Wealth and opportunity continue to spread across east London. The area has been experiencing a gold rush since 2005, when Stratford was selected to host the 2012 Olympics.
During the past decade, property prices have jumped by more than 300 per cent, and they are still rising — up 22 per cent in Newham borough last year, more than in any other part of the UK.
The change is remarkable — and ongoing. More Londoners now live east of Tower Bridge than to the west of the city, and east London’s population is projected to grow by a further 600,000 in the next 15 years.
So an area once synonymous with slums and villains, dockers and Cockney rhyming slang has morphed into the capital’s most compelling corner — not one district but a sprawling mass, big and diverse, with raw and refined neighbourhoods appealing to a swelling number of home buyers and renters, who can still find pockets of good value despite the price hikes.
Hectic and eclectic, east London claims the Canary Wharf banking zone, and the new economy — the digital/design/creative community — and is a place for fashionistas, finance-sector workers and families alike.
This is an evolving new mini city, while neighbouring Royal Docks is reinventing itself as a global trading hub and centre for green technology.
Unusually for London, the business world and the artistic world flourish side by side here. “Cycling along the canal in the morning, you’re guaranteed to pass a banker or trader going to their job in the City and another heading off to their workshop in Shoreditch,” says Andrew Bridges, managing director of estate agent Stirling Ackroyd.
English National Ballet’s relocation from posh Kensington to a glittering new headquarters at Canning Town is an example of east London’s burgeoning cultural scene.
Some 7,000 artists live and work in east London, according to leading contemporary art venue Whitechapel Gallery. As well as galleries, museums and pop-ups, there are new noted restaurants, homeware boutiques, farmers’ markets and designer hotels.
Who would have predicted 10 years ago that famed restaurant chain Nobu would plump for Hoxton, or that a Burberry outlet store would open in the Hackney heartland?
City in the east
More than £13 billion of Olympics-related investment was bound to make a difference, and new infrastructure projects such as Crossrail are adding to east London’s allure.
Boris Johnson has unveiled a “City in the East” master plan, showing how 203,500 homes and 283,300 jobs can be created over the next 20 years, sustained by transport improvements such as an Overground extension to Barking Riverside, new river crossings and train stations.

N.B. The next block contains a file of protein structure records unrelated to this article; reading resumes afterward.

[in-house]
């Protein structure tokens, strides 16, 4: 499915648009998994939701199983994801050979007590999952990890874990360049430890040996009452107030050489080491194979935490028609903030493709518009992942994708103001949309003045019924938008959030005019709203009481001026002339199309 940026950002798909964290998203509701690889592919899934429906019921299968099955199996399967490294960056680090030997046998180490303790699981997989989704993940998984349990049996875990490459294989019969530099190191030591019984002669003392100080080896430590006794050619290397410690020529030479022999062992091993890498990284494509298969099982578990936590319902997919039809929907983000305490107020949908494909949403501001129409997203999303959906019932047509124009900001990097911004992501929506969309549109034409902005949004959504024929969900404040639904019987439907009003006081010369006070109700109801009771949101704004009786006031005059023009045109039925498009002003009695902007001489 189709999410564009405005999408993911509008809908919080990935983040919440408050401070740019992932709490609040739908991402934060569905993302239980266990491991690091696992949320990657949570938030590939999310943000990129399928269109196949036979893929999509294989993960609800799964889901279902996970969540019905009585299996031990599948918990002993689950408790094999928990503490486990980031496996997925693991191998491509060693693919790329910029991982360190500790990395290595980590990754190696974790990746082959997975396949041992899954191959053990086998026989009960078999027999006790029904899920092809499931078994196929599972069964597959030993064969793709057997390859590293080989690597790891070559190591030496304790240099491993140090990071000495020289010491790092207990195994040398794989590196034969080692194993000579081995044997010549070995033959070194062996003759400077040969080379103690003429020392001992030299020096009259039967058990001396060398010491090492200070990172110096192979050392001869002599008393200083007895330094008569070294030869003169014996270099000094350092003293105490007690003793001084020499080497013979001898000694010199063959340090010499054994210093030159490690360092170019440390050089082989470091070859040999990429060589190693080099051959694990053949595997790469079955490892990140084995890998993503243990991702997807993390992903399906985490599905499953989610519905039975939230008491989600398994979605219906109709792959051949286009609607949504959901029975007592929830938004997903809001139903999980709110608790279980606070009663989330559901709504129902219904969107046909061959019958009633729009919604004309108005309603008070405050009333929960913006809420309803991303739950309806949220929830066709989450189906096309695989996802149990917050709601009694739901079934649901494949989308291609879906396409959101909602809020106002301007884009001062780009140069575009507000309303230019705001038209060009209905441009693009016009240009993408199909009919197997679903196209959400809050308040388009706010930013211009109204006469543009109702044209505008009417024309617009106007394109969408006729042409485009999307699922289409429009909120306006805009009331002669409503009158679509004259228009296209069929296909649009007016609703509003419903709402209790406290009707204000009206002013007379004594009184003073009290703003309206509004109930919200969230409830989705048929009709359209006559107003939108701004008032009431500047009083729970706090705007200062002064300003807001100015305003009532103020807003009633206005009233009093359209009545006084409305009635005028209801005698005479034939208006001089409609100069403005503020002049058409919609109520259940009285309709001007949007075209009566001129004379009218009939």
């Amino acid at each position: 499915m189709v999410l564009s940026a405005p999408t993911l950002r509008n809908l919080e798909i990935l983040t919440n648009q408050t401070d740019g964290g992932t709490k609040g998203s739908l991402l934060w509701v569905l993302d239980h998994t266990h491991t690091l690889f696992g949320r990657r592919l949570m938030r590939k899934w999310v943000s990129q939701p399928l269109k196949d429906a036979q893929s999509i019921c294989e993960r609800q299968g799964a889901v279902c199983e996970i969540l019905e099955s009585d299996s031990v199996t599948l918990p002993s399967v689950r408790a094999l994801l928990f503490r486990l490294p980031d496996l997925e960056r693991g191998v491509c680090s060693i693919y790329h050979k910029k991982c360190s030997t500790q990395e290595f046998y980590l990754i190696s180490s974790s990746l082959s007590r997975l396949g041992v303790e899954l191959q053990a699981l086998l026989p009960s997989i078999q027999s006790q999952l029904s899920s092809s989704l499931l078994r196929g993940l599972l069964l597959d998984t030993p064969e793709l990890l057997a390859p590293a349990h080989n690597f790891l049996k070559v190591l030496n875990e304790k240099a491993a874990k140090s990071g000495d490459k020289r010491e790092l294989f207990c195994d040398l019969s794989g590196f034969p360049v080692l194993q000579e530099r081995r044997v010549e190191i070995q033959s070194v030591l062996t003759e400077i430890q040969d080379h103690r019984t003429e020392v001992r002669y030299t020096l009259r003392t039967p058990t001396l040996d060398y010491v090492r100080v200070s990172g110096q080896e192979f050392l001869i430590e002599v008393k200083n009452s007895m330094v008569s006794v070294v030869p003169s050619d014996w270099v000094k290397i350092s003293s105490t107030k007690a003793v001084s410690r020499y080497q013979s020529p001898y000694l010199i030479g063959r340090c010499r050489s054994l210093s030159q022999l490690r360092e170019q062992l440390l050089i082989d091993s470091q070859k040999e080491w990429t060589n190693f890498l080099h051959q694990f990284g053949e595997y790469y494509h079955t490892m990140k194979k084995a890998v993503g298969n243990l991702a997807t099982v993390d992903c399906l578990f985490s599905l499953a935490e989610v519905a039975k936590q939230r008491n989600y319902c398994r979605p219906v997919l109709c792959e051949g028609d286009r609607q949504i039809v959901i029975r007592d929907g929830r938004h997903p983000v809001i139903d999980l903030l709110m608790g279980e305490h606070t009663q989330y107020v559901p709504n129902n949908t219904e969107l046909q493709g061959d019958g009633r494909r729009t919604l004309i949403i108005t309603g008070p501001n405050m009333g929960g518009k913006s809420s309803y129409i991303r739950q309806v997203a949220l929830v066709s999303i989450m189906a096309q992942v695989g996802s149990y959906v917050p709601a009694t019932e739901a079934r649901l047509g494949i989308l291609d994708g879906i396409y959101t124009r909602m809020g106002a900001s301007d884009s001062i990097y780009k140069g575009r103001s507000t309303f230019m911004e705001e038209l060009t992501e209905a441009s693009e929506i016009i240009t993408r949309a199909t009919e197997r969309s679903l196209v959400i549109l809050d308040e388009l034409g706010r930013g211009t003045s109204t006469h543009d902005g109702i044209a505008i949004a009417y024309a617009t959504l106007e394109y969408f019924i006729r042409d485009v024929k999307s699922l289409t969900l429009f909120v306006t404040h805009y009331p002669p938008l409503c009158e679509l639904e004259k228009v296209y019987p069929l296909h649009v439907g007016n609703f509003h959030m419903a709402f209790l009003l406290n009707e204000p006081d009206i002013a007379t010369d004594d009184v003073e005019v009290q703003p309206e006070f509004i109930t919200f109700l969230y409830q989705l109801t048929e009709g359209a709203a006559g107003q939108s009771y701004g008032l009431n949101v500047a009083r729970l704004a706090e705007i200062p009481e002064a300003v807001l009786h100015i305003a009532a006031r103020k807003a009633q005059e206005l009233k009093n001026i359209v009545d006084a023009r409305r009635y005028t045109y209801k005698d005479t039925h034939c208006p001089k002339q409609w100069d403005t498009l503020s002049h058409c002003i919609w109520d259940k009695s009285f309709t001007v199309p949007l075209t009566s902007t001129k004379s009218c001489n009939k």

The area stretches from London Bridge through Docklands to Rainham Marshes in Essex and Dartford in Kent. The Mayor’s document contains a series of maps that brings to life how the city is moving eastwards.
To see the individual growth areas, visit www.london.gov.uk.
Migration east is continuing to change the area’s demographics and a building boom is bringing better new homes.
A fresh wave of glamorous high-rise housing at Canary Wharf is attracting big-budget buyers from Fulham, Putney and Chelsea. Yet away from the gleaming towers of Docklands, the arty lofts of Spitalfields and gentrified pockets around Victoria Park, homes are still affordable enough to keep the property dreams of young Londoners alive, especially with shared-ownership options lowering the entry price.
Whitechapel, Bethnal Green, Mile End and Bow — the heart of the old East End — remain rough-and-tumble, but also colourful and cool, while inner-city “quarters” are being created through the release of disused public land — such as a former postal depot in Stephenson Street, Hackney, where Berkeley Homes is building 3,500 homes, a new school and shops.
Prospect East, in up-and-coming Leyton Road, has 173 flats. Prices start at £364,950. Call 0300 303 7333.
Shadwell is a place to watch, especially Cable Street, famously the scene of anti-fascist demonstrations in 1936. The street takes its name from the manufacture of ships’ cables and ropes. That industry is long dead, but running below the street today is a fibre-optic superhighway stretching from the City to global investment banks on the Isle of Dogs.
For decades, this neglected neighbourhood was seen as a rough place to live. But run-down warehouses and scrapyards have suddenly been discovered by developers — and hipsters are moving in. The popularity of Wilton’s Music Hall, a once-derelict Victorian concert venue that had come close to demolition, is a telltale sign of the area’s rise. Fifty-acre Fish Island in Stratford — a former industrial area, now an artists’ colony — was a virtual no-go zone for home buyers, but is now a promising new frontier, with eager developers swooping to snap up sites and estate agents plotting the future.
Peabody’s Neptune Wharf will provide 578 homes. L&Q housing association is poised to unveil a scheme of canalside homes in Stour Road, while developer H Group is progressing four schemes with up to 250 homes aimed at young professionals working in Shoreditch and the City who would never choose to live in the new-build villages on the Olympic Park itself.
Hackney estate agent Currell has opened a Discover East resource centre, showing the regeneration plans and projects in and around Fish Island. Call 020 3826 4888.
London Legacy Development Corporation, which owns a lot of the land, has taken control as the planning authority and is fast-tracking change.